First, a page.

Where Quartet succeeds is in its vision of people who are not quite managing, people who are living in Hemingway’s Paris but aren’t fashionable enough to find their way into one of his novels. Stephan is an adventurer, but not a successful one. Marya is desperate, her own victim. They are people locked out of a happier world they can see right in front of them, but cannot quite get into.

Here, walking to the tram, Marya passes a merry-go-round:

Marya stayed there for a long time watching a little, frail blonde girl, who careered past, holding tightly on to the neck of her steed, her face tense and strained with delight. The merry-go-round made her feel more normal, less like a grey ghost walking in a vague shadowy world.

Rarely have I seen someone enjoying themselves described in a fashion that makes it sound quite so unappealing.

Where Quartet struggles slightly is linked with its strengths. There are times when Rhys’s eye is a little too pitiless, where a little more empathy might help the book. The excellent foreword by Katie Owen makes it clear how autobiographical this work is, and perhaps that’s the issue. Rhys herself was angry with the real life equivalents of her characters, and it shows. Although there’s the occasional hint of their humanity, Lois and Heidler in particular are almost monsters, sometimes one wonders if that’s entirely fair. There’s a viciousness to the descriptions that can make for hard reading:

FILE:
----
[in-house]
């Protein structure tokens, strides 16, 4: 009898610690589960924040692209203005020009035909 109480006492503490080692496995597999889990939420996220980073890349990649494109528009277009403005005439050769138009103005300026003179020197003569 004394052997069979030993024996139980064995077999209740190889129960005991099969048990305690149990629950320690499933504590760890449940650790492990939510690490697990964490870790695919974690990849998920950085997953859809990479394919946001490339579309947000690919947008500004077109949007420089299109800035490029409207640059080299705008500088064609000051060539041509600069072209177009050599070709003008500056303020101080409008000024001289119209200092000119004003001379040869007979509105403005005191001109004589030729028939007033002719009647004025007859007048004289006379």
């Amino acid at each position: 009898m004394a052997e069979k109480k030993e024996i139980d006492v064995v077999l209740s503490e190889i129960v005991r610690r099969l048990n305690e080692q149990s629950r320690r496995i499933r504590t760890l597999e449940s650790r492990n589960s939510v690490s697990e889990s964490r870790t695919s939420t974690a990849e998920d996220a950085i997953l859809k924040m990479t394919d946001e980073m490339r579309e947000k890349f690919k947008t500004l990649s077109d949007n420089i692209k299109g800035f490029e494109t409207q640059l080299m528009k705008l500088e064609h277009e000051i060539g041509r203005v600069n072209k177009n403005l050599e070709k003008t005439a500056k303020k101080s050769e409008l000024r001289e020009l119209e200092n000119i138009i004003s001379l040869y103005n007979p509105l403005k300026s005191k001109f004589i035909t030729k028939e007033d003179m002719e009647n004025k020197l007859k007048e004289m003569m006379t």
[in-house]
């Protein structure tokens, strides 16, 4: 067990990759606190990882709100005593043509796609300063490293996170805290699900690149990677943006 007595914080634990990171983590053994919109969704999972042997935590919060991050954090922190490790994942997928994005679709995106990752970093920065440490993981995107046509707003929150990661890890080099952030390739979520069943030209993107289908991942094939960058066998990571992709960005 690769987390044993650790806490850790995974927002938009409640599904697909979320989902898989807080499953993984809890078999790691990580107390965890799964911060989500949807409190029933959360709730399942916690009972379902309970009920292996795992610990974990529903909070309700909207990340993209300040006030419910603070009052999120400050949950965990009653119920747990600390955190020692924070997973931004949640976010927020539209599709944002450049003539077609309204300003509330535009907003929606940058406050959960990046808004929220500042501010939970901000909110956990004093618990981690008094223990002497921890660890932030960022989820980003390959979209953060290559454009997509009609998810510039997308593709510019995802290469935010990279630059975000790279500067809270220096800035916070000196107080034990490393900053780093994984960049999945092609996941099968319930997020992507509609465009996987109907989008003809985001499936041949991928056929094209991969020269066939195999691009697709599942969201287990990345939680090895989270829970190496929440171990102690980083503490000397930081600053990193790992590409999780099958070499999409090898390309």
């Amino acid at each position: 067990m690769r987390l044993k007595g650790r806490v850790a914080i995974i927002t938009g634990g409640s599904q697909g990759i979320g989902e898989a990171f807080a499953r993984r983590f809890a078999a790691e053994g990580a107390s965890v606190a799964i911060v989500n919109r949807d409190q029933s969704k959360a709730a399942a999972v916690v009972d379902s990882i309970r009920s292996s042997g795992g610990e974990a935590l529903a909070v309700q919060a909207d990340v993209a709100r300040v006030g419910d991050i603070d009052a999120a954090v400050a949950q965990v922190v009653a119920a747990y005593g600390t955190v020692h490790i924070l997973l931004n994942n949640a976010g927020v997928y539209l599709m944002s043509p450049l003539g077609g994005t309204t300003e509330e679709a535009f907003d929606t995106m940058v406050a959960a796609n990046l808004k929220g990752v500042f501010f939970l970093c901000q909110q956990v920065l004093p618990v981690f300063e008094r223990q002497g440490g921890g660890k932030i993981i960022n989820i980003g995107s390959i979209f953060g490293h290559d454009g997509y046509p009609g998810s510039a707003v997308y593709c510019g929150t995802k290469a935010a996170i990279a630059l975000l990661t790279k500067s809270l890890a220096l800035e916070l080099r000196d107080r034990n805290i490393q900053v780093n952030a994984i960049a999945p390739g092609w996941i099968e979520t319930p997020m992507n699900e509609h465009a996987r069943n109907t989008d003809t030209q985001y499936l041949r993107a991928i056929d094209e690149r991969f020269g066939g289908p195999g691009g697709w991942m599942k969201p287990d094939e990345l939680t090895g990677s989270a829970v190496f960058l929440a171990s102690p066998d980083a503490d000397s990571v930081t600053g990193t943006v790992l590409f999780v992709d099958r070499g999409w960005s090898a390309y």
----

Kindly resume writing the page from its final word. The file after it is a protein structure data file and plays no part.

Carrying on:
Lois was extremely intelligent. She held her head up. She looked at people with clear, honest eyes. She expressed well-read opinions about every subject under the sun in a healthy voice, and was so perfectly sure of all she said that it would have been a waste of time to contradict her. And in spite of all of this, or because of it, she gave a definite impression of being insensitive to the point of stupidity – or was it insensitive to the point of cruelty? Which? That was the question. But that, of course, is always the question.

Still, although the anger of the novel sometimes lets it down, it also gives it real impact. There are passages which I thought simply breathtaking, wonderfully well written. I’ve already quoted too much in this review, I’ll come to why in a moment, but I can’t resist two last quotes just to show how good Rhys can be. Here, Marya reflects on the hotel room Heidler installs her in once he has made her his mistress: